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Damage and migraine


On my last visit to an otolaryngologist the doctor said it won’t be known until I die and an autopsy is done what caused my vertigo problem. I have bilateral vestibular loss. He said it would probably show migraine or Menieres disease I have no hearing loss but do have tinnitus on the left side. I have only seen a little information about one 70 year old man that lost his balance from migraine. This doesn’t seem to be the rule of thumb that migraine can wipe out ones balance system. Also a friend of mine is suffering and she is wondering if a person can have continuious migraine. I told her about the book by the B guy that wrote a popular book. I had the name for her at the time I can’t spell now. How really common is is to have a continuous migraine or for migraine to damage the ear system. It seems to me if a person has migraine bad enough to damage the ear it would happpen in other places on the brain also. Why would it just happen to the ear. I guess I can’t picture the brain or ear and what is happening to understand how this could just locate itself there and no where else in the brain. I get migraines about once a month now and they last 2-3 days and use to get the aura more often than I do now. I have neck problems with buldging disc and degenreration I think this is a big contributor to my migraines. Any comments on this.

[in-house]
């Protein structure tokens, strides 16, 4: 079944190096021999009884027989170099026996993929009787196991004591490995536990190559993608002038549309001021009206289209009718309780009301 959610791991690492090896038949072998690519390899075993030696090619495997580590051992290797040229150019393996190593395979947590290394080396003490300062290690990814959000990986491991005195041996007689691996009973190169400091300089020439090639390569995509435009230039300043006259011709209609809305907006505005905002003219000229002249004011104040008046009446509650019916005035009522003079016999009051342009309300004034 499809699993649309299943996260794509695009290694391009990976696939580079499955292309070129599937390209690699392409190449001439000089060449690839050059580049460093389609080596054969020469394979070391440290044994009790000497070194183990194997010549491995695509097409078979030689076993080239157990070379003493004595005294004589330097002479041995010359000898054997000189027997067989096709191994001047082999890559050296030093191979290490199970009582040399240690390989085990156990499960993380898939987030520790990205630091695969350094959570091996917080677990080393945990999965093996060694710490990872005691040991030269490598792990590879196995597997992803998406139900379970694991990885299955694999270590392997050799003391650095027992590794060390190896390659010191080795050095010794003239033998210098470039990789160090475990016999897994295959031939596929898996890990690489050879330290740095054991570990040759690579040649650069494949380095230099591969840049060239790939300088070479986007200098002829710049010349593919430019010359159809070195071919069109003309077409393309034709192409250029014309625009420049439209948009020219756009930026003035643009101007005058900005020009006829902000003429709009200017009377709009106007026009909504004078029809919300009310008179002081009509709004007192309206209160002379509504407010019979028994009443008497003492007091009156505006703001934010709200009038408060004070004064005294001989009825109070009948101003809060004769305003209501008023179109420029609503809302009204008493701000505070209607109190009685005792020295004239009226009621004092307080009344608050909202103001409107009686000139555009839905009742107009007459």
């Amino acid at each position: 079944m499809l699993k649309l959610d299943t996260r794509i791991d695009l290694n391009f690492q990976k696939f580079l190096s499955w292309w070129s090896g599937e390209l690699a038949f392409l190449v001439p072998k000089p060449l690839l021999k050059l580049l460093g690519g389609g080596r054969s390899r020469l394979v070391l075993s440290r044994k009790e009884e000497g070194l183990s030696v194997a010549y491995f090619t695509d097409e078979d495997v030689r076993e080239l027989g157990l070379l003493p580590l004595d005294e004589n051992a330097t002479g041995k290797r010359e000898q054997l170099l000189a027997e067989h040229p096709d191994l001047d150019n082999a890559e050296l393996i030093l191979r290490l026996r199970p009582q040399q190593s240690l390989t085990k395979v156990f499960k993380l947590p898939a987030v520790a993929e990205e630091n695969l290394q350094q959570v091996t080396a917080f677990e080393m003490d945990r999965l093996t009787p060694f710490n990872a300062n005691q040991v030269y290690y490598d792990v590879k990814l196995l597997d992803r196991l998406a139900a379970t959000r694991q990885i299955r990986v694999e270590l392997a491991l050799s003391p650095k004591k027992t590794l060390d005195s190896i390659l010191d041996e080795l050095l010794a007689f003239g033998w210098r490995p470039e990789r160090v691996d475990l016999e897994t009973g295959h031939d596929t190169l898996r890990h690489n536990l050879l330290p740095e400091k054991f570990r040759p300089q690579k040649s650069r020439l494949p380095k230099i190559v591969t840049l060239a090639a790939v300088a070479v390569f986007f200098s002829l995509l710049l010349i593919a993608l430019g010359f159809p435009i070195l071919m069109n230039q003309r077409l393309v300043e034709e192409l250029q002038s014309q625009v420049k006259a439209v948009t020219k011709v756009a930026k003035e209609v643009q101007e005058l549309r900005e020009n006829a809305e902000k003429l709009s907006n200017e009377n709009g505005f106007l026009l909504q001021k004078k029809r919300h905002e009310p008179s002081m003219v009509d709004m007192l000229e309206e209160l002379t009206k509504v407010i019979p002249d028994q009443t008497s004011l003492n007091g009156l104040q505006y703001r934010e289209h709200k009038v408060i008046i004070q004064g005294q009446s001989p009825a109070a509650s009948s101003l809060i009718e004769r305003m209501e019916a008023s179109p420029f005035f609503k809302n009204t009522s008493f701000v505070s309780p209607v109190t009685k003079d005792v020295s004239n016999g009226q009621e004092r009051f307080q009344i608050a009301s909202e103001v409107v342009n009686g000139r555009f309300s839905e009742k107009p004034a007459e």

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Hi Linda

There is a very rare variant of migraine called Familial Migraine with Bilateral Vestibulopathy. Dr Baloh (the expert in this area)
describes it as follows:

Familial Migraine With Bilateral Vestibulopathy.–In 1994, we reported three families with multiple members who experienced migraine headaches and brief episodes of vertigo (minutes), followed in later years by progressive loss of peripheral vestibular function. The episodes of vertigo were dramatically responsive to acetazolamide. In the late stages, when vertigo attacks had stopped, the patients noted imbalance and oscillopsia due to the bilateral vestibular loss. We have also ruled out linkage to the 19p locus of the FHM and EA-2 gene in these families. We suspect a mutation in a calcium-channel subunit that is expressed selectively in the vestibular hair cells to explain the episodic vertigo and progressive bilateral vestibulopathy with normal hearing. This probably represents an inner ear equivalent to EA-2 where episodes of vertigo and ataxia lead to a persistent ataxia, loss of cerebellar neurons, and cerebellar atrophy.

As above, if their suspicions are correct that migrainous vertigo is a channelopathy, it may simply mean that ion channels in both your brain
and inner ear become dysfunctional at the same time. As he’s mentioned above, the best treatment for all neurological channelopathies
is a drug called acetazolamide (Diamox). Has anyone tried you on that? If you have complete bilateral loss, it is unlikely to help with that,
but may assist greatly with other migraine symptoms. Some of the documents on the front page of this site have reference to benign recurrent